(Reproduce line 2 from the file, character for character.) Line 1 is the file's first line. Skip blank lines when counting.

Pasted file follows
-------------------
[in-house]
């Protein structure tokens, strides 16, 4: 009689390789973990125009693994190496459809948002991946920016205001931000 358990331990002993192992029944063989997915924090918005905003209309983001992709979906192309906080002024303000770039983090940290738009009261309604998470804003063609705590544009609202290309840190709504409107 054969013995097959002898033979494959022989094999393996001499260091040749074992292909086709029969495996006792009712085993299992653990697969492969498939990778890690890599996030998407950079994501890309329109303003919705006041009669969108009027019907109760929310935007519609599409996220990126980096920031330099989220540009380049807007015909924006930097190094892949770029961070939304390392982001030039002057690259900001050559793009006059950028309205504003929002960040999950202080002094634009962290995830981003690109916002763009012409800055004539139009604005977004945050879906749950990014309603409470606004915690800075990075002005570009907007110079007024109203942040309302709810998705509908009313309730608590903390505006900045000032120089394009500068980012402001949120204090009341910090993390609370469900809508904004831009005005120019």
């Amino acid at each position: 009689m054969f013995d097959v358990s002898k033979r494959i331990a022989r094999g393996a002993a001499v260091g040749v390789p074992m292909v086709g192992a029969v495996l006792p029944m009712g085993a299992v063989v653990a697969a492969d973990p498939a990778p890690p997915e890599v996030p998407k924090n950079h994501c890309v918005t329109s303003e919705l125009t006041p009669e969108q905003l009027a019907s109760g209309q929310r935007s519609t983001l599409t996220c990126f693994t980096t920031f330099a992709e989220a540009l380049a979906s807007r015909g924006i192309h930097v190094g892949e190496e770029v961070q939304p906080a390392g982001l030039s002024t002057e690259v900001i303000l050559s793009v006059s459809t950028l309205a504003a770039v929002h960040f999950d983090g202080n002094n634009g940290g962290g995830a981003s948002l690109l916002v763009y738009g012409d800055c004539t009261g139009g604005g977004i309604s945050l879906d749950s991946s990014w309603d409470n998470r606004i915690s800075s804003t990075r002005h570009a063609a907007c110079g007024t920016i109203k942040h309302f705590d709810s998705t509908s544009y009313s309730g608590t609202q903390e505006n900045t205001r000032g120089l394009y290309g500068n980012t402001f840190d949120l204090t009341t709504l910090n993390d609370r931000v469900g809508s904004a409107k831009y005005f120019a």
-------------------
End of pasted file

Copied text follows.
């Protein structure tokens, strides 16, 4: 009689390789973990125009693994190496459809948002991946920016205001931000 358990331990002993192992029944063989997915924090918005905003209309983001992709979906192309906080002024303000770039983090940290738009009261309604998470804003063609705590544009609202290309840190709504409107 054969013995097959002898033979494959022989094999393996001499260091040749074992292909086709029969495996006792009712085993299992653990697969492969498939990778890690890599996030998407950079994501890309329109303003919705006041009669969108009027019907109760929310935007519609599409996220990126980096920031330099989220540009380049807007015909924006930097190094892949770029961070939304390392982001030039002057690259900001050559793009006059950028309205504003929002960040999950202080002094634009962290995830981003690109916002763009012409800055004539139009604005977004945050879906749950990014309603409470606004915690800075990075002005570009907007110079007024109203942040309302709810998705509908009313309730608590903390505006900045000032120089394009500068980012402001949120204090009341910090993390609370469900809508904004831009005005120019």